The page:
What Is The Schedule Of Works? 

Category:  
Date: August 11, 2022

A brief Description.

In short, the schedule of works is a list of works required for a project. When coupled with the drawings and specifications, the schedule of works creates the foundations of the contract between employer and contractor to deliver the project.

The Schedule references the requirements included in the specifications and contract drawings plus any additional ‘builders work’ or ‘fixing schedule’ type items, this is commonly referred to as a specified schedule of work.

JCT Standard Building Contracts have the option to be with quantities, without quantities, and with approximate quantities.

Schedule of Works differ from traditional bills of quantities as each description in the list of the works required is priced as an ‘item’ rather than a quantity. By producing a pricing schedule in this way, the contractor is deemed to have allowed for the quantity required to fulfil the contract requirements.

In terms of the individual descriptions of the works required, they should be set out in a way that will allow the tenderers to clearly identify the works and materials required. 

It is likely that the contractor will need to produce a take off in order to price the works, which they will do by reference to the drawings, but the schedules should accurately describe the work.

When should a schedule of works be used?

A Schedule of Works can have different uses through the stages of a project’s development. For example, it will be included in the tender pack for tenderers to price the works and for the successful bidder it will then form part of the contract. 

The Schedule can be converted into, or form the basis of, a works programme. As the works progress it can inform funders as to the progress of the works or simply be a measure of progress on site to aid the contract administrator.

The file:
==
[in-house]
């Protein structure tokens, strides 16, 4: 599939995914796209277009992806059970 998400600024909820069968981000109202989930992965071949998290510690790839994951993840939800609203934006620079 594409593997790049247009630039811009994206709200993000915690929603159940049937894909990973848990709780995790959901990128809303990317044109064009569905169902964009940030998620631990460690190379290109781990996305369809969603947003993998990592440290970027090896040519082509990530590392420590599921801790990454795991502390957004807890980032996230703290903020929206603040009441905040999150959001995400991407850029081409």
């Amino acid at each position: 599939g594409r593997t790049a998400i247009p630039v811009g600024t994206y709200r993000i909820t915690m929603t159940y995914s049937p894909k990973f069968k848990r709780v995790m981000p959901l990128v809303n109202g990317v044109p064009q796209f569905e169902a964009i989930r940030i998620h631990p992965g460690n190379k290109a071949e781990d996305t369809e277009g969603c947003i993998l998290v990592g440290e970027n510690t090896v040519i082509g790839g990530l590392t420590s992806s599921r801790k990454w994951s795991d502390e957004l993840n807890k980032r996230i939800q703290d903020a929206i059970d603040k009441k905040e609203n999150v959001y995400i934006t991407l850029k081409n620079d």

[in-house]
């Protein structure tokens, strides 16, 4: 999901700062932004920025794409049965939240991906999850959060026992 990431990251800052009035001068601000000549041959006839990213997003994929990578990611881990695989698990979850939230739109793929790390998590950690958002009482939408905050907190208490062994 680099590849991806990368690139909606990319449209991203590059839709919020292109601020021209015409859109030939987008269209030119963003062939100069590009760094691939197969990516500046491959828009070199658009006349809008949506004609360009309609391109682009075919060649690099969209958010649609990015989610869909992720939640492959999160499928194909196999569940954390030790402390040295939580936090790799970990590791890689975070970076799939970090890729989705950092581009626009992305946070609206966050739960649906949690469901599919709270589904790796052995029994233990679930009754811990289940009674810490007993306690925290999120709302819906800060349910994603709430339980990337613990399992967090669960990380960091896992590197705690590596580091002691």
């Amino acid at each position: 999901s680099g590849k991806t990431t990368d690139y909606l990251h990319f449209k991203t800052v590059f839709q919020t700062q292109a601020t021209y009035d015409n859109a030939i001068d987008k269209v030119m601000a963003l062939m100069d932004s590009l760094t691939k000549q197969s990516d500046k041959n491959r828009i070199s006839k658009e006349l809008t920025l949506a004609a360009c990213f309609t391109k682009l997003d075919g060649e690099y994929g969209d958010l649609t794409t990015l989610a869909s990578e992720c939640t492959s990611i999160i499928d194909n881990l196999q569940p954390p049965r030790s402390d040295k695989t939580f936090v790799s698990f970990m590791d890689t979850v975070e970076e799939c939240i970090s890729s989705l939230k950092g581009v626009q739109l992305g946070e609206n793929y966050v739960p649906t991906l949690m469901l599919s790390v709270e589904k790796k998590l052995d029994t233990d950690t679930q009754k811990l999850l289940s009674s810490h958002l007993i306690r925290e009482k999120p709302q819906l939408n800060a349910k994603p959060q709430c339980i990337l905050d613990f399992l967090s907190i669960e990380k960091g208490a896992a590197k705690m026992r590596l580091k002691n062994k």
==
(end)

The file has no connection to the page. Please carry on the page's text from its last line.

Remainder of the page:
What is best practice when making a schedule of works?

A Schedules of Work can be used for a variety of different construction types, but there are commonly two themes: new work and maintenance work, which can also include alterations. 

The Schedule of Work doesn’t have to be overly descriptive if the work required is covered in detail on the contract drawings or adequately described in the specification, but time should be taken to ensure adequate cross referencing is in place.

Kate Hewitt - Project Manager

To get in touch please click here HCS Project Management

Call 01538 711777

Email hello@hc-services.uk

Meet our team?  https://hc-services.uk/about-hcs/

 

URGENT: Protect Your Property Extension Project

Your property extension dreams are one step away from reality, but there's a CRUCIAL step you must take NOW.
Front Cover
The CDM Regulations (2015) Homeowners Guide is your FREE ticket to success, ensuring your project is legal and SAFE. 
Don't risk costly mistakes, fines, or delays. Download Your FREE Guide Here 

    Sign up to our newsletter


      This site is protected by reCAPTCHA and the Google Terms of Service and the Privacy Policy.
      © 2024 Hewitt&Carr Services | All Rights Reserved
      This notice serves to clarify the associations between the individual employees of and consultants to Hewitt&Carr Services and the third-party, professional organisations. The logos of the organisations are used in accordance with the guidance set out by the organisations. The logo of the Royal Town Planning Institute relates to the membership of Rob Duncan BSc MA MRTPI. The logo of the Association for Project Management relates to the memberships of Kate Hewitt.
      homeconstructionchart-barscrossmenu